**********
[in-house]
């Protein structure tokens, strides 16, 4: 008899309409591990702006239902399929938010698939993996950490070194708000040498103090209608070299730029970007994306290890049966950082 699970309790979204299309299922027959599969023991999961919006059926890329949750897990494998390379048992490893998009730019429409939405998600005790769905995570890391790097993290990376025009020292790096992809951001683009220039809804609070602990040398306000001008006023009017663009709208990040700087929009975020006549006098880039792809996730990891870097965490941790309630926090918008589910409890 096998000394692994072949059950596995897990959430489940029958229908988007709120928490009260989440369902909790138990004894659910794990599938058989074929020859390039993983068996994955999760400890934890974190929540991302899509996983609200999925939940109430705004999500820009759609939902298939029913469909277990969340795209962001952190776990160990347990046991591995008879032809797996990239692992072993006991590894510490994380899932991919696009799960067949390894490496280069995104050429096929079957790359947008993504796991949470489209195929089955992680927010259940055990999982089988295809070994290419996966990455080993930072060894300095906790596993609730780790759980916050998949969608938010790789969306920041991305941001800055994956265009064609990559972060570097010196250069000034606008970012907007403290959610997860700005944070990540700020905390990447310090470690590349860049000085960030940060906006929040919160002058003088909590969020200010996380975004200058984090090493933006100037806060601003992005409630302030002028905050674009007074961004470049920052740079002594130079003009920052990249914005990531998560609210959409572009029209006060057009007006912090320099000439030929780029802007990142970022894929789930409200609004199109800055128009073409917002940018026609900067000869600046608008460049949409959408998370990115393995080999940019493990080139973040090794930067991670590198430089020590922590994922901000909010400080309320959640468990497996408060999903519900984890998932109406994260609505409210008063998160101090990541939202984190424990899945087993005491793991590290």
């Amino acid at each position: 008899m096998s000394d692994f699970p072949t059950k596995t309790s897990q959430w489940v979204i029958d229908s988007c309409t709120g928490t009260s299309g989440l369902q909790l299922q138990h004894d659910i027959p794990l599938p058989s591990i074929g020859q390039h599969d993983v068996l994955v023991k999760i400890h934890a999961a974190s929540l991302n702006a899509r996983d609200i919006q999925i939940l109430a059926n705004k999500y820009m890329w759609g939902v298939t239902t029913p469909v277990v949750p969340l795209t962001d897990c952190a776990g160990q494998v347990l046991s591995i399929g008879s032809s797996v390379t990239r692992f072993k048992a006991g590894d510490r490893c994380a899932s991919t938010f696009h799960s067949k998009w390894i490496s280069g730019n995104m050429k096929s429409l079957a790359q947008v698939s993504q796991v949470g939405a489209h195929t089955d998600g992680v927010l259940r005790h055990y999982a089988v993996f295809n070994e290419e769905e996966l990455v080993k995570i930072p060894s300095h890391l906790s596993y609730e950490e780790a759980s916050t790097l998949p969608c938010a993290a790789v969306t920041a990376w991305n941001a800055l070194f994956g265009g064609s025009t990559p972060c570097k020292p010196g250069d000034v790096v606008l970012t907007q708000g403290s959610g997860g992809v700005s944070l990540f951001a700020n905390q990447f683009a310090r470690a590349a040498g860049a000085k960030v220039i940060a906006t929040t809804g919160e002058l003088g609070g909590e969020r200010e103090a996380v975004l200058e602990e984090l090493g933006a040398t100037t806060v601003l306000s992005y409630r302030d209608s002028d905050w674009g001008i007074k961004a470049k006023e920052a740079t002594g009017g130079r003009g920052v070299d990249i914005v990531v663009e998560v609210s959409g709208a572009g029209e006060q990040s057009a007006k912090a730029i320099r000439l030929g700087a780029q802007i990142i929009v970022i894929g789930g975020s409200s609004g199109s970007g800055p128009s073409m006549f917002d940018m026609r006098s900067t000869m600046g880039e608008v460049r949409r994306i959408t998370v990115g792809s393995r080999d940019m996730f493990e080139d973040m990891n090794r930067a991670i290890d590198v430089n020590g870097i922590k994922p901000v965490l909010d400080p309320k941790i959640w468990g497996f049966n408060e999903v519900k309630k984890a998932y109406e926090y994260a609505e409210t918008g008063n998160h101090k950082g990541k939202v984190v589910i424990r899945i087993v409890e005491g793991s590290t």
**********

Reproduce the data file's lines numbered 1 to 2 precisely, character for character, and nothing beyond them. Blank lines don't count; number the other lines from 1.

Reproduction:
[in-house]
């Protein structure tokens, strides 16, 4: 008899309409591990702006239902399929938010698939993996950490070194708000040498103090209608070299730029970007994306290890049966950082 699970309790979204299309299922027959599969023991999961919006059926890329949750897990494998390379048992490893998009730019429409939405998600005790769905995570890391790097993290990376025009020292790096992809951001683009220039809804609070602990040398306000001008006023009017663009709208990040700087929009975020006549006098880039792809996730990891870097965490941790309630926090918008589910409890 096998000394692994072949059950596995897990959430489940029958229908988007709120928490009260989440369902909790138990004894659910794990599938058989074929020859390039993983068996994955999760400890934890974190929540991302899509996983609200999925939940109430705004999500820009759609939902298939029913469909277990969340795209962001952190776990160990347990046991591995008879032809797996990239692992072993006991590894510490994380899932991919696009799960067949390894490496280069995104050429096929079957790359947008993504796991949470489209195929089955992680927010259940055990999982089988295809070994290419996966990455080993930072060894300095906790596993609730780790759980916050998949969608938010790789969306920041991305941001800055994956265009064609990559972060570097010196250069000034606008970012907007403290959610997860700005944070990540700020905390990447310090470690590349860049000085960030940060906006929040919160002058003088909590969020200010996380975004200058984090090493933006100037806060601003992005409630302030002028905050674009007074961004470049920052740079002594130079003009920052990249914005990531998560609210959409572009029209006060057009007006912090320099000439030929780029802007990142970022894929789930409200609004199109800055128009073409917002940018026609900067000869600046608008460049949409959408998370990115393995080999940019493990080139973040090794930067991670590198430089020590922590994922901000909010400080309320959640468990497996408060999903519900984890998932109406994260609505409210008063998160101090990541939202984190424990899945087993005491793991590290």